Bill Hampel Explores the Economy after the ‘Sugar Rush’ Ends
The U.S. economy is in the midst of a sugar rush from full employment, said economic consultant and former CUNA chief economist Bill Hampel. And while it feels good right now, it could change in about 18 months.
“Over the next few years, the economy will become a bit more fragile than it’s been,” said Hampel. “Inflation induces interest rate increases. Interest rate increases have historically caused most of the recessions since World War II. If we face a cyclical recession, it’s going to be NOTHING like the Great Recession. It will be much milder, and many won’t even notice.”
If the U.S. economy is looking great right now, what could cause it to fall into a recession in the near future?
“For eight of the last nine years, we’ve been recovering from the Great Recession,” said Hampel. “We were in a world with low inflation, high but falling unemployment and fairly steady growth. We all knew where the economy needed to go. When the economy has less than full employment, Fed policy tries to encourage full employment.”
However, a little less than a year ago, the economy reached full employment.
“Now that the economy is at full employment, the job of the Fed is more ambiguous,” he said. “What do we do to make sure inflation doesn’t get out of hand? Will inflation rise just right, or will it rise too much, too quickly and cause another recession?”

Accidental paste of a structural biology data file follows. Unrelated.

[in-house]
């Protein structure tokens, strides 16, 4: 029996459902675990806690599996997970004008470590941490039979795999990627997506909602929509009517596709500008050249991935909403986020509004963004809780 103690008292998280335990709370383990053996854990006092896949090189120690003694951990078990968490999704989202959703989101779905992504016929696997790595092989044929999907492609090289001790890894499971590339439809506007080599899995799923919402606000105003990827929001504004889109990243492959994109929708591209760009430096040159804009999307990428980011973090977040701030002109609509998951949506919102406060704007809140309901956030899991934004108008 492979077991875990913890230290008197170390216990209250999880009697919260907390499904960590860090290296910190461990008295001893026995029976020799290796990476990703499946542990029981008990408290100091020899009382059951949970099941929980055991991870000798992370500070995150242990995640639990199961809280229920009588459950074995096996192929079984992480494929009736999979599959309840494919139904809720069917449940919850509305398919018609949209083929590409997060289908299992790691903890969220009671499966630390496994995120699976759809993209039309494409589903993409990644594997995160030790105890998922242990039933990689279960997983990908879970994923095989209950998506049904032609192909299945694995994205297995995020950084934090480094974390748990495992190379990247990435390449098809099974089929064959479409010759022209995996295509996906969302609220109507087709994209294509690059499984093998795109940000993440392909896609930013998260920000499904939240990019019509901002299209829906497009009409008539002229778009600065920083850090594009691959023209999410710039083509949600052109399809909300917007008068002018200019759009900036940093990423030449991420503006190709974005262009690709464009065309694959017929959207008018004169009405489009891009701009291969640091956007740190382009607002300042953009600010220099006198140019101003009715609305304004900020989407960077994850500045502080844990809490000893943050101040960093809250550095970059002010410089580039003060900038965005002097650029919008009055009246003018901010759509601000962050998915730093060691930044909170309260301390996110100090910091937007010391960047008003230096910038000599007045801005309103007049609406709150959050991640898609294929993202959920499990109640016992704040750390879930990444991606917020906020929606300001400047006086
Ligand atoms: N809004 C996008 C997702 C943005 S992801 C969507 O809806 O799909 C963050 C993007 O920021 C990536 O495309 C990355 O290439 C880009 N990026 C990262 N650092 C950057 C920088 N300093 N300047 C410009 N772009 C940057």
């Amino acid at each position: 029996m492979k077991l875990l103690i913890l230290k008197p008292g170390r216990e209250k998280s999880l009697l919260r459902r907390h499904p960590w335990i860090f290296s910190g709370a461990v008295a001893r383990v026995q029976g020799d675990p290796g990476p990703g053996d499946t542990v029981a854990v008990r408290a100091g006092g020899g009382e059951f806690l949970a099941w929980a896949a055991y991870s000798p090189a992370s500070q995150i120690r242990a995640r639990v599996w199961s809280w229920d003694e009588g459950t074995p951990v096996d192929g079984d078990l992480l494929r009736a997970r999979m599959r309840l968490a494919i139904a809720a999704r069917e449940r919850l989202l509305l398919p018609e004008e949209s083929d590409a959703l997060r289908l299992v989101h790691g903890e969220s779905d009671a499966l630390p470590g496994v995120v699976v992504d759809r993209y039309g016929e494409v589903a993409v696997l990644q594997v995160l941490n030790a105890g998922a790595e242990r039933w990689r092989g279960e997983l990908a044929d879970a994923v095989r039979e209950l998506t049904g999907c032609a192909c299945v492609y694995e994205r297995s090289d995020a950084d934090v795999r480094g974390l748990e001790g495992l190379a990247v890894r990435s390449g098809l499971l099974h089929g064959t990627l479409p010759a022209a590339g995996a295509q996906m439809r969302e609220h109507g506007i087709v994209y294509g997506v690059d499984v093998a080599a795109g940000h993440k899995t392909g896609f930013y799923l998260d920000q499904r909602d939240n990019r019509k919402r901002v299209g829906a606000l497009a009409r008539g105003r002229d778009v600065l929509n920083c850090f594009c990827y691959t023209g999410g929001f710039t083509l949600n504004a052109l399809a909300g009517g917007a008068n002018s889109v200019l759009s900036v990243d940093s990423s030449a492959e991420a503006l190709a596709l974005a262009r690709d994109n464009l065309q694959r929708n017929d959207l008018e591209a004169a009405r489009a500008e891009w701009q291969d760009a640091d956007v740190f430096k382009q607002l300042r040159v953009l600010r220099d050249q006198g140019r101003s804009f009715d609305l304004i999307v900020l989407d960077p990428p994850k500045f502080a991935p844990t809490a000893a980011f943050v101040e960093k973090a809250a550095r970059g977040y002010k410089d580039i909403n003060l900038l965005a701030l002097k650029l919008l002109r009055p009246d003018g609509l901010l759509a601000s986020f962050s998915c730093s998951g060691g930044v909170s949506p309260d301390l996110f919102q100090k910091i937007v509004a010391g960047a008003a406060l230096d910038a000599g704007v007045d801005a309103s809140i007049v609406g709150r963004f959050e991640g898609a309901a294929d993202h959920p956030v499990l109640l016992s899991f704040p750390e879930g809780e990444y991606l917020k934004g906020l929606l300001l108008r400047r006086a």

These are the questions on the minds of many economists. But, Hampel drives home the point that this doesn’t necessarily spell gloom and doom.
“It is possible for the Fed to get it just right and nudge interest rates up just enough,” he said. “It’s also likely that since a recession will be milder, we won’t see dramatic changes in consumer behavior.”
In the meantime, Hampel suggests credit unions shouldn’t adjust financial operations or policies based on a forecast.
“Credit unions should be prepared,” he said, “but not so risk-averse that they are fully immune from any impact. Successful credit unions must manage interest rate risk. One way to do that is with ALM scenario modeling.”
One other challenge credit unions may face in a full-employment environment is finding and retaining their workforce.
“Finding entry level workers will be difficult,” said Hampel. “Staff retention is going to be more important for the next couple of years, because employees are going to have more options.”
Hear more of Hampel’s insights and others at the Economic Forum portion of Catalyst Corporate’s 2018 Future Forums. Register today by visiting www.catalystcorp.org/r/forum.